Of course, as experienced consumers of the Gothic we are also trained to be doubtful of the signs and signifier’s texts offer us. But regardless of whether or not we spot the twists or notice the false leads, Over the Garden Wall leads us (literally) into the unknown. In the first episode, the Woodsman warns the brothers to beware the Beast that stalks the Unknown for lost souls. Wirt dismisses the warning and the shows distracts the viewers as it follows the boys through their series of misadventures. Whilst there’s much to say of the Beast itself and the shows conclusion, that I will continue to refrain from discussing. Amongst the pumpkin clad skeletons, singing frogs and demon possessed girls OTGW distracts us from the real danger to be found in the Unknown. It creates a world that exists within the sphere of familiar, well-worn Gothic tropes and conventions yet manages to create something original from within it. 

Typical reactions during a reading group meeting...

Over the Garden Wall is many things, but perhaps one thing that it is not is tired or clichéd. Often when conventions are recycled or reimagined, the resulting product is predictable and unimaginative. OTGW proves that it’s possible to avoid that. Of course a cast of excellent voice actors, catchy musical numbers, and memorable one liners don’t hurt.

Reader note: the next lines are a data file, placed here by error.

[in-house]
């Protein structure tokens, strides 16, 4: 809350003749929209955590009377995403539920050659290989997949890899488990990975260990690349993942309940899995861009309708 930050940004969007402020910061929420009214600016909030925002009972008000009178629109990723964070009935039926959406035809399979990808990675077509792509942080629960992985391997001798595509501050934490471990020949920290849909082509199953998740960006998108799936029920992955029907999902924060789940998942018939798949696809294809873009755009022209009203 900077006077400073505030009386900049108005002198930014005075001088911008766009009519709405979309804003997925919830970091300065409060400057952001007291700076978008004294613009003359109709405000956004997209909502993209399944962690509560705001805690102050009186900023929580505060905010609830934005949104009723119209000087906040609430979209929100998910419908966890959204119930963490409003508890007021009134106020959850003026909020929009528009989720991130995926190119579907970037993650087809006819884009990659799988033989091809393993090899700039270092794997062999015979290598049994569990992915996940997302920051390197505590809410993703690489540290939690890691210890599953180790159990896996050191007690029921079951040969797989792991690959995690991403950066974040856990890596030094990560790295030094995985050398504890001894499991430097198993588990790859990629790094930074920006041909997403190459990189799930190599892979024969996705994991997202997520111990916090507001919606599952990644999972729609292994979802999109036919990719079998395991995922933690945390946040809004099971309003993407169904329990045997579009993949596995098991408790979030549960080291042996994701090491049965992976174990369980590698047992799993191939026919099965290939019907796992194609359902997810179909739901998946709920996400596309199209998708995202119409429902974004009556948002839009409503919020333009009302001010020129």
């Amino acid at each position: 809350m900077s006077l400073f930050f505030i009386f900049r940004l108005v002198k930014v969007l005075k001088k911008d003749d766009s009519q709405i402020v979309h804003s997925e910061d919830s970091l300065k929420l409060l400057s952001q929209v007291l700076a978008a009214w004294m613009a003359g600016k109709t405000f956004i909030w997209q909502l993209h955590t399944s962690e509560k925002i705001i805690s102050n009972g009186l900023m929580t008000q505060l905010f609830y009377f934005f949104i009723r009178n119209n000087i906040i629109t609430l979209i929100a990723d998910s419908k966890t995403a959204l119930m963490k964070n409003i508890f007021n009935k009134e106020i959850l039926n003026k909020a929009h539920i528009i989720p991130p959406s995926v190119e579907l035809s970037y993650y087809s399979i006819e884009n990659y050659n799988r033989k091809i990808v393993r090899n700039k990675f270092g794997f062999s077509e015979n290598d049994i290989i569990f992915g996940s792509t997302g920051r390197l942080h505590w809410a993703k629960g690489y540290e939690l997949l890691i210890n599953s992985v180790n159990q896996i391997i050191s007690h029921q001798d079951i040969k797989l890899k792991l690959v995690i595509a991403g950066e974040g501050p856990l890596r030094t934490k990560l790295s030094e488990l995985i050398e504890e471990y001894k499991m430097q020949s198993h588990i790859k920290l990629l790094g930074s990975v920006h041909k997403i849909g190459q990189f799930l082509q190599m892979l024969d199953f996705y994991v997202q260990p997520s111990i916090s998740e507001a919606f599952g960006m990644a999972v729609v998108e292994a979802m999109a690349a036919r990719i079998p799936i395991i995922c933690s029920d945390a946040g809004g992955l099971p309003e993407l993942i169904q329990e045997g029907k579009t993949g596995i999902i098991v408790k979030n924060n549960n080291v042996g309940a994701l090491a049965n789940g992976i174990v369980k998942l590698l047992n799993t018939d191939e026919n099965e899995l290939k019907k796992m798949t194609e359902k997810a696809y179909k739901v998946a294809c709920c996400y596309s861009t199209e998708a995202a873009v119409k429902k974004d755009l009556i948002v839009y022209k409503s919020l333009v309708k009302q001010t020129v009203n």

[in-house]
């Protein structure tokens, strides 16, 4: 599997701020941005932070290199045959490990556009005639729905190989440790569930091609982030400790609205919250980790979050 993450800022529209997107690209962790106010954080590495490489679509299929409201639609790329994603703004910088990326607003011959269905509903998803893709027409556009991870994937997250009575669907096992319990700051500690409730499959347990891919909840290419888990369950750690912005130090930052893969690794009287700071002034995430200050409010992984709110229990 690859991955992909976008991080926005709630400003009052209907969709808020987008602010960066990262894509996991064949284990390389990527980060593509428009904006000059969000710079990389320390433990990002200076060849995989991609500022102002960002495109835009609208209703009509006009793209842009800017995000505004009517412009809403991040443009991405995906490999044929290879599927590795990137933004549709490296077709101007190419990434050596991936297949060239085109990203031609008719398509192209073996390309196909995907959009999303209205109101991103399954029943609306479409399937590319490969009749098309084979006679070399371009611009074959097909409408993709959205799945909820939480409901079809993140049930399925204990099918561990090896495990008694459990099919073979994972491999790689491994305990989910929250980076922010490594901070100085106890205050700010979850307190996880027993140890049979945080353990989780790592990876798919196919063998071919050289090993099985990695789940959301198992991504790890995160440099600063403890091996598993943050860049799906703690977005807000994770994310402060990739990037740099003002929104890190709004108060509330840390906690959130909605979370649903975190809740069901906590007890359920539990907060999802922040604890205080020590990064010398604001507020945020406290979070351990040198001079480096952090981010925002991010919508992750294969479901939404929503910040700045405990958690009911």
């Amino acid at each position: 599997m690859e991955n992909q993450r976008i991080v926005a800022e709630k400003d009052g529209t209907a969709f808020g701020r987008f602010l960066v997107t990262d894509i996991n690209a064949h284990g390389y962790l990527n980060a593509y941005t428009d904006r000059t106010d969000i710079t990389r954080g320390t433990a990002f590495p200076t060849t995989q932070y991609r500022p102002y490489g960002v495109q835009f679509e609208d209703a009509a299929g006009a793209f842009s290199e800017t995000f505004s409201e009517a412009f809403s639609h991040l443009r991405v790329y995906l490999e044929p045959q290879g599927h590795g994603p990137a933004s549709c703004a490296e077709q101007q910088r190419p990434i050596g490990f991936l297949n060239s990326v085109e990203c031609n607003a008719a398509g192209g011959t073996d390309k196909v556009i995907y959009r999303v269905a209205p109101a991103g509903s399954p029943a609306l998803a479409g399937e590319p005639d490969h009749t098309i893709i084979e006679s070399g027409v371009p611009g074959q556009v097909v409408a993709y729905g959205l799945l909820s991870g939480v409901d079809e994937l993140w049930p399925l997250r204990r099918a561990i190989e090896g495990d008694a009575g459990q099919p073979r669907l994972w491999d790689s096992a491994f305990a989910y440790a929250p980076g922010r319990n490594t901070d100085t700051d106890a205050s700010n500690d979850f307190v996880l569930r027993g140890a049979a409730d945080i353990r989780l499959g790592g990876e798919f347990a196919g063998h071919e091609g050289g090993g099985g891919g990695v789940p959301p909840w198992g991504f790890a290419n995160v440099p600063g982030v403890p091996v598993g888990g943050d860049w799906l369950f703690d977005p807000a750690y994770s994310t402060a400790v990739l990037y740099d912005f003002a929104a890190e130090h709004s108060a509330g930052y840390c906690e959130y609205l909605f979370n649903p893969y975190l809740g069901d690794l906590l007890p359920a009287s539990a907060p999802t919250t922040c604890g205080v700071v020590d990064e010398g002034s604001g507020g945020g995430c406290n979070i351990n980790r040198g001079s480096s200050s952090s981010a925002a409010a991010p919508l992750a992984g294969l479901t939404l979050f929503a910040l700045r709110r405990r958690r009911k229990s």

Lauren Nixon is a postgraduate researcher at the University of Sheffield. She likes potatoes and molasses... if you want some, oh, just ask us!

Monday, 15 February 2016

We need Eyre! Sheffield Gothic watches Cary Fukunaga’s 'Jane Eyre' (2011)

On Wednesday, Sheffield Gothic assembled to watch Cary Fukunaga’s Jane Eyre (2011): an elegant, superbly cast adaptation of Charlotte Brontë’s classic novel. Of course, I’m incredibly biased. I adore the Brontës and believe that Jane Eyre is one of the most (if not the most) radical female characters of the Nineteenth Century, so of course I was going to enjoy it, even more so the second, third and fourth times. But what makes Fukunaga’s version different from any other adaptation? How does it stand out? And, crucially, is it Gothic?

Although Jane Eyre is not necessarily a conventional Gothic novel in the same vein as Otranto and its contemporaries, it does perform a number of Gothic motifs, from the spectre of Mr Reed in the Red Room to Rochester’s buried secret: his ‘demonic’ first wife. Fukunaga’s adaptation, therefore, is doubly performative in that it performs Jane Eyre which, in turn, performs the Gothic.